Wednesday, May 5, 2010

Going for a walk with a rhino

"Walking" a rhino is one of the most amazing things I have ever experienced in my life. During my internship in the Kruger NP as a vet student in 1997 I saw an incredible walk with a rhino for the first time and honestly could not believe my eyes. Okay, during these 2 impressive months I experienced more things I could not believe, e.g. capturing lions while listening to crying hyena's played by tape on top of the roof of a caravan. The fact that a human being can manipulate these large and dangerous animals such as rhinos, so that you can walk with them whereever you want sounds to weired to be true. But it works!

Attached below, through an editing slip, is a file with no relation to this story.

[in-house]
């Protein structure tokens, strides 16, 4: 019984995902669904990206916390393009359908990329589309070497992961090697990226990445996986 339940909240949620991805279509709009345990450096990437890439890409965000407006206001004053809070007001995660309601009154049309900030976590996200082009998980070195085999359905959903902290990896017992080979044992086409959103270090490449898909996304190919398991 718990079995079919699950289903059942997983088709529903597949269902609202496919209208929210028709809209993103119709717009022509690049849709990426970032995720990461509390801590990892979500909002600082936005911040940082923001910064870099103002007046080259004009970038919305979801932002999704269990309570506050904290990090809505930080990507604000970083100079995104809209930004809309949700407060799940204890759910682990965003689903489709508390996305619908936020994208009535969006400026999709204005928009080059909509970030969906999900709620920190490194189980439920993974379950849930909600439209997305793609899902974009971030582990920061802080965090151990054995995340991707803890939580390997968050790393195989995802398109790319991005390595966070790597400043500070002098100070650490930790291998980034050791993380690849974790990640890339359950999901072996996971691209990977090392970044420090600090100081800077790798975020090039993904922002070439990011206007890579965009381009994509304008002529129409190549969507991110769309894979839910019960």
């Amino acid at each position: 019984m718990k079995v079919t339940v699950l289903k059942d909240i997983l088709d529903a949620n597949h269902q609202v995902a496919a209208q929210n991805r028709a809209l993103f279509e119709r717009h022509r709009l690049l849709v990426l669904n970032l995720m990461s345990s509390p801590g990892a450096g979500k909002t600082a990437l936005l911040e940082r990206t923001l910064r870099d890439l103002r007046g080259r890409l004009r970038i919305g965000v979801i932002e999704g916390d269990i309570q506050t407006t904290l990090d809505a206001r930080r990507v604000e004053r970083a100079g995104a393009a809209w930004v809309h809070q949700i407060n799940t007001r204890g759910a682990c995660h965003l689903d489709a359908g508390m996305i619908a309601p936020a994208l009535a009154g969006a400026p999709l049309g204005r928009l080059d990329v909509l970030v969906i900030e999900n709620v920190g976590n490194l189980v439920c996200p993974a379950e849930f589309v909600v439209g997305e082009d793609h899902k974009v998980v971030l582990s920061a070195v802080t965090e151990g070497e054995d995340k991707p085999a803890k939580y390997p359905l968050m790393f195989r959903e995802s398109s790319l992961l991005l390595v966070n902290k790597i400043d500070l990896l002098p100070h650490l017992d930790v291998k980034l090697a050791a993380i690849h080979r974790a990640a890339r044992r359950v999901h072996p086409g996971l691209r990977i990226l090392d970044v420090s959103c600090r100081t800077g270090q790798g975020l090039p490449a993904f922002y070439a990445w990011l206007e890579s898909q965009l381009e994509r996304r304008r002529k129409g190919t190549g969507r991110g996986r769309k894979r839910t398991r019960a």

Just try to imagine.....working in the bush and you want to translocate a rhino to another area. After darting a wild animal always runs off. We have to track the animal to make sure we find it once it's down. Of course these huge animals not always don't fall asleep next to a road, but more often in thick bush (a safe place), far away from access for the truck or trailer. What do you do then? It's impossible to carry all these kilo's and you're quite in a rush to wake up this highly precious animal as soon as possible.... Pioneers in wildlife capture figured out a fantastic solution: you wake the rhino up just a little bit and let it walk itself: fantastic trick, not? The most important things are the blindfold, earplugs and of course a correct amount of 'partial antidote'. This means that the anesthetics drugs used to make (and keep!) the animal asleep only partially gets antagonised to make sure that it stays asleep deep enough! The situation can quickly get extremely dangerous if you confuse the partial antagonist with a full antagonist or when you for example give too much of it. A fully awake rhino does NOT wanna go for a walk with you, but just goes for you! So hang-overs or automatic pilot mood are not possible with this work. Once the animal slightly wakes up, it will stand up and 5 guys on a rope will pull it into the right direction. A rope on a hind leg is important as a brake. Sounds practical, not?